Secret Extension

Updated 2 years ago by Admin

You can use secret extensions to provide your pipeline with secrets from a custom, third party source. For example, we created a reference secret extension to source secrets from Vault.

Here are some reference extensions:


You can register a secret extension with your runners by providing the following configuration parameters:

    Provides the endpoint used to make http requests to a secret extension.
    Provides the token used to authenticate http requests to the extension. This token is shared between the server and extension.
Secret extensions are registered with runners as opposed to the central server. This design is intentional. For example, runners in different regions or data centers may have access to different secrets.

How it Works

You can define an external secret resource in your Yaml configuration file. When you define an external secret, the runner makes an HTTP POST request to the secret extension to retrieve the external secret.

Example Yaml with external secret:

 1  kind: secret
2 name: username
3 get:
4 path: secrets/data/docker
5 name: username
7 ---
8 kind: secret
9 name: password
10 get:
11 path: secrets/data/docker
12 name: password


The secret extensions receives an HTTP request to return a named secret. The JSON-encoded request body includes the name of the secret being requested, as well as the repository and build information.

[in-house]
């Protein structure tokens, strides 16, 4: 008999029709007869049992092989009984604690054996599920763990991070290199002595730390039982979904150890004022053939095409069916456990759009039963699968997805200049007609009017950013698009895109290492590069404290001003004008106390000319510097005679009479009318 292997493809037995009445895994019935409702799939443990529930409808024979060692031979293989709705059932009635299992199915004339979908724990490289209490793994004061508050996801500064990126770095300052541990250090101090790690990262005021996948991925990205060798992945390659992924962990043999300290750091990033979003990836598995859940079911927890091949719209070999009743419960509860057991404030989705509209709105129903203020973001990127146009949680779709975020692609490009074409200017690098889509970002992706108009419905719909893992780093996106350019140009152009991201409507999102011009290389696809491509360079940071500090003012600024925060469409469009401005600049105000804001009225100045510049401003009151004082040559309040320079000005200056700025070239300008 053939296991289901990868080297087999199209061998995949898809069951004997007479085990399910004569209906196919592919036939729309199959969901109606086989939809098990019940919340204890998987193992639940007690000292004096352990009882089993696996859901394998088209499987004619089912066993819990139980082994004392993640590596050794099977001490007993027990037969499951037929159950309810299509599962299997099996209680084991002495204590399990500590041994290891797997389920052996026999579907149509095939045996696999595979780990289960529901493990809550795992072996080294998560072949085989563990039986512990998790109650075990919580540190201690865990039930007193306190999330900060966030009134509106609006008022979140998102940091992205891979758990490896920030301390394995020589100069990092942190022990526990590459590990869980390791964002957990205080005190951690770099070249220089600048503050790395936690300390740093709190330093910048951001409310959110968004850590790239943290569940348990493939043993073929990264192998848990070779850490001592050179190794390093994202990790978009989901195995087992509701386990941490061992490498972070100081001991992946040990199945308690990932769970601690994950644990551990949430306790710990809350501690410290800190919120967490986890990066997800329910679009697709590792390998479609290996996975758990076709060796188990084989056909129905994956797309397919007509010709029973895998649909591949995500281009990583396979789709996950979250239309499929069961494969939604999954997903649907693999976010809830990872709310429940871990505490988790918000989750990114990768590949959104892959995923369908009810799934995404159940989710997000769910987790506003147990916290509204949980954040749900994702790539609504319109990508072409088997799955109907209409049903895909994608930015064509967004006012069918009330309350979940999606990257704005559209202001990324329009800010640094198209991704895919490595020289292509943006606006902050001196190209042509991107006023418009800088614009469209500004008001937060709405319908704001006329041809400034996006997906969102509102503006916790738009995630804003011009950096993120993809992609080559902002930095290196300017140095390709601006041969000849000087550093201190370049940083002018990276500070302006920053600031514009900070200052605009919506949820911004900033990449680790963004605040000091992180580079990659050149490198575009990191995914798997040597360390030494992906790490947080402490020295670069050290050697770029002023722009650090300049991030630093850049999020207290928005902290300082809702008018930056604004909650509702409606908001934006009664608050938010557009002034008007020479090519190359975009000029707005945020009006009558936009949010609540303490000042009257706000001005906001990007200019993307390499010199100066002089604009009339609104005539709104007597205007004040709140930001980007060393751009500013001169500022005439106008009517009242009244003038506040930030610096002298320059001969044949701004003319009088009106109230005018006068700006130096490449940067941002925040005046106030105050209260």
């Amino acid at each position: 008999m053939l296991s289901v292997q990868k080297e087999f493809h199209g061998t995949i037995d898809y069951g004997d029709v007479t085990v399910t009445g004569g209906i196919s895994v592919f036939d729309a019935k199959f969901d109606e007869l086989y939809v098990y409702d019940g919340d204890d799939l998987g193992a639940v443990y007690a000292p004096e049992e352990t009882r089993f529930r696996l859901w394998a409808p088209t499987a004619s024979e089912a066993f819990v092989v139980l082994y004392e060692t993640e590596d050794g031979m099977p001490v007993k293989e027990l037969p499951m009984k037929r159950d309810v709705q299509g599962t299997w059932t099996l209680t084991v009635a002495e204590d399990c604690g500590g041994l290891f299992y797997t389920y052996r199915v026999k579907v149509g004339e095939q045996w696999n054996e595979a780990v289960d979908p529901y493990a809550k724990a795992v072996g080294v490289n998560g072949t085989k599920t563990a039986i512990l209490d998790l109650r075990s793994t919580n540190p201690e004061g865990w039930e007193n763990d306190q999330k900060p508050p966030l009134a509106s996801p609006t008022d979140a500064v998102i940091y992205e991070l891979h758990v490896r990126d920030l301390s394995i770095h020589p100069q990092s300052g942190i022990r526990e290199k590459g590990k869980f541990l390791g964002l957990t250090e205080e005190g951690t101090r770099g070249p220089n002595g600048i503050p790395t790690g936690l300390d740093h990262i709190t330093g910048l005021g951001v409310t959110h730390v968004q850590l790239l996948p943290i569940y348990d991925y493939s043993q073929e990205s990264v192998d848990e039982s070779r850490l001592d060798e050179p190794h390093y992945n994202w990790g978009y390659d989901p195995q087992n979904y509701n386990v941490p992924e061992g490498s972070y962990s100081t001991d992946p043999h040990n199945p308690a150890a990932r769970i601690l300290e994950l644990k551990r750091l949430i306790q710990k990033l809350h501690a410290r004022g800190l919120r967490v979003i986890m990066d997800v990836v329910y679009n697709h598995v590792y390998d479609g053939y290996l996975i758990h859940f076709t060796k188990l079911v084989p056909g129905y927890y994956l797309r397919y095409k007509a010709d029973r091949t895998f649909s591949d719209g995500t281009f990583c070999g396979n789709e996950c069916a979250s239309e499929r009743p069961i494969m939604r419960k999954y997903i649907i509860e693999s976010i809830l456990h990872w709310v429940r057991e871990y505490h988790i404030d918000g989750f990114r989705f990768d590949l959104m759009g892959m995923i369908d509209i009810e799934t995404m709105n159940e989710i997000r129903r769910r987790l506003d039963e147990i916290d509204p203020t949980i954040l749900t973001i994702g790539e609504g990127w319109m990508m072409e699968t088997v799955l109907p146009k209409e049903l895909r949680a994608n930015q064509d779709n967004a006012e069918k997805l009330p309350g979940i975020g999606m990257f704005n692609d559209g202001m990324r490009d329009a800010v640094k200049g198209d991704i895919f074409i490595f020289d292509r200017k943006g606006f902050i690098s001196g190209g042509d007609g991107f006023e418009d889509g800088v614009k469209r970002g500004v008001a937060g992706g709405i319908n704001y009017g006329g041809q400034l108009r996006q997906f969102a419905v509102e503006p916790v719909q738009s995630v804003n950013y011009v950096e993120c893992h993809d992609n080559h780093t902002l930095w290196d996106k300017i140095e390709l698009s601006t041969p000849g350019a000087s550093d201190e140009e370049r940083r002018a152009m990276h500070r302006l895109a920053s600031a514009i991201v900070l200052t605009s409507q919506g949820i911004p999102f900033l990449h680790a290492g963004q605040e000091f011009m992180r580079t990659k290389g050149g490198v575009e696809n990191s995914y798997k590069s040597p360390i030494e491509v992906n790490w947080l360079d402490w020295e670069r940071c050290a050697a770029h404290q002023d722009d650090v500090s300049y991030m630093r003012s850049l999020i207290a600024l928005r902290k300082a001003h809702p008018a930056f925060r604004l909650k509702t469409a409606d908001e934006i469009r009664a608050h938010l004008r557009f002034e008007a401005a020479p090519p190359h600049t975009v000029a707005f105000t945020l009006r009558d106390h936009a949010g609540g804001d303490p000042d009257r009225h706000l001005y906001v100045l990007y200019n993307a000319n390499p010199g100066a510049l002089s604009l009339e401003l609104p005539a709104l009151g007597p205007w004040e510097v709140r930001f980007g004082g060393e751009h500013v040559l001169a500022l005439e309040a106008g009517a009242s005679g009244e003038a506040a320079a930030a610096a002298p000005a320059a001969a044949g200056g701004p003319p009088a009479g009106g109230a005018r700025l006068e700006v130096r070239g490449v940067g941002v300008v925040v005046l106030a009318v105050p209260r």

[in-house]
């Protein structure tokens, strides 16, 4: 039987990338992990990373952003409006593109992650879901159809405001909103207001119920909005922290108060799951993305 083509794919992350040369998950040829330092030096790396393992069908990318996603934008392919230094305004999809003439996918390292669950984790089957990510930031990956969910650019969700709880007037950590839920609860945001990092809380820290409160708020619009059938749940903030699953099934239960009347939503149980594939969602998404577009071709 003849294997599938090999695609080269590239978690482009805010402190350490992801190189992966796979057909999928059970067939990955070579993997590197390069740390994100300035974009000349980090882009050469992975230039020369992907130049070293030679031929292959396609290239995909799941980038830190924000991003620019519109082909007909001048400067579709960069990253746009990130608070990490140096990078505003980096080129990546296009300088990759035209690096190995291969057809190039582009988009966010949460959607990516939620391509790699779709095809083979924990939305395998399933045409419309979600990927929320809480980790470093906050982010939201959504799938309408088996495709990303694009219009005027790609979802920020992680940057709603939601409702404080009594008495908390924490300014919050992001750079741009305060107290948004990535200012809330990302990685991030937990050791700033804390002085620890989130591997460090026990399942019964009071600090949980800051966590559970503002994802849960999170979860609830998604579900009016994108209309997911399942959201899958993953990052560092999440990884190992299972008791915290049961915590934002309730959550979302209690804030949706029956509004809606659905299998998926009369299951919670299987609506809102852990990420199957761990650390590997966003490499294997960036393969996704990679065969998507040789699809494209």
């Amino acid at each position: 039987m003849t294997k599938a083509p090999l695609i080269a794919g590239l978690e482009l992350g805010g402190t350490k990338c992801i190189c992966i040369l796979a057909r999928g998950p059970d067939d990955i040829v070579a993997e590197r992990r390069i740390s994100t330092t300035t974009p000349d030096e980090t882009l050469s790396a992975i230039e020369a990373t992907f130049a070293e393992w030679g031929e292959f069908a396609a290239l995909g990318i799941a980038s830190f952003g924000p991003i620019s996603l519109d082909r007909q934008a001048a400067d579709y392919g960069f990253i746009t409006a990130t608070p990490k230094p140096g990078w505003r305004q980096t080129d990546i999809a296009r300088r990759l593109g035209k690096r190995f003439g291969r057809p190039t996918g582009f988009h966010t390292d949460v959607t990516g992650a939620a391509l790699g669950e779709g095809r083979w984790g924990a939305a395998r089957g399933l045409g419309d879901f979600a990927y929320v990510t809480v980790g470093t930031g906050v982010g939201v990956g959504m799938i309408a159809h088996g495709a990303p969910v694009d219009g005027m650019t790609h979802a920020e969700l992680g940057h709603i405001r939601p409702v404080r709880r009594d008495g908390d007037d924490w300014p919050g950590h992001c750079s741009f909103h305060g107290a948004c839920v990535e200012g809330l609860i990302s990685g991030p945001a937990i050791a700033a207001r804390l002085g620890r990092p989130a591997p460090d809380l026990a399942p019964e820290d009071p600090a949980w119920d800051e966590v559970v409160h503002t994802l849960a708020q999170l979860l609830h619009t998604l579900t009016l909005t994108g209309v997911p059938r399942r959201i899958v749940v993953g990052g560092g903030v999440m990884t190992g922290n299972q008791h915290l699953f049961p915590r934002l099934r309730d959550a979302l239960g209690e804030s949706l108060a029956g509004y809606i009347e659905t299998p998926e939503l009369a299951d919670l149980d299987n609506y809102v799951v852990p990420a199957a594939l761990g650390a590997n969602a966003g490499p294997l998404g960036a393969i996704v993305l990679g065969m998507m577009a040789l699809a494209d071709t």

Request Body definition:

1  class Request {
2 name: string;
3 path: string;
4 repo: Repository;
5 build: Build;
6 }

1  class Repository {
2 id: int64;
3 uid: int64;
4 user_id: int64;
5 namespace: string;
6 name: string;
7 slug: string;
8 scm: string;
9 git_http_url: string;
10 git_ssh_url: string;
11 link: string;
12 default_branch: string;
13 private: boolean;
14 visibility: string;
15 active: boolean;
16 config: string;
17 trusted: boolean;
18 protected: boolean;
19 ignore_forks: boolean;
20 ignore_pulls: boolean;
21 cancel_pulls: boolean;
22 timeout: int64;
23 counter: int64;
24 synced: int64;
25 created: int64;
26 updated: int64;
27 version: int64;
28 }

1 class Build {
2 id: int64;
3 repo_id: int64;
4 number: int64;
5 parent: int64;
6 status: string;
7 error: string
8 event: string;
9 action: string;
10 link: string;
11 timestamp: int64;
12 title: string;
13 message: string;
14 before: string;
15 after: string;
16 ref: string;
17 source_repo: string;
18 source: string;
19 target: string;
20 author_login: string;
21 author_name: string;
22 author_email: string;
23 author_avatar: string;
24 sender: string;
25 params: [string][string];
26 cron: string;
27 deploy_to: string;
28 deploy_id: int64;
29 started: int64;
30 finished: int64;
31 created: int64;
32 updated: int64;
33 version: int64;
34 }


The secret extension should respond to the request with a 200 response code, and the secret encoded in JSON format. If access to the requested secret cannot be granted, the extension should return a 204 status code.

Response definition:

1 class Secret {
2 name: string
3 data: string
4 }

Example response:

{ "password": "correct-horse-battery-staple" }


The http request is signed per the http signatures draft specification use the shared secret. The receiver should use the signature to verify the authenticity and integrity of the webhook.

Starter Project

If you are interested in creating a secret extension we recommend using our starter project as a base to jumpstart development.

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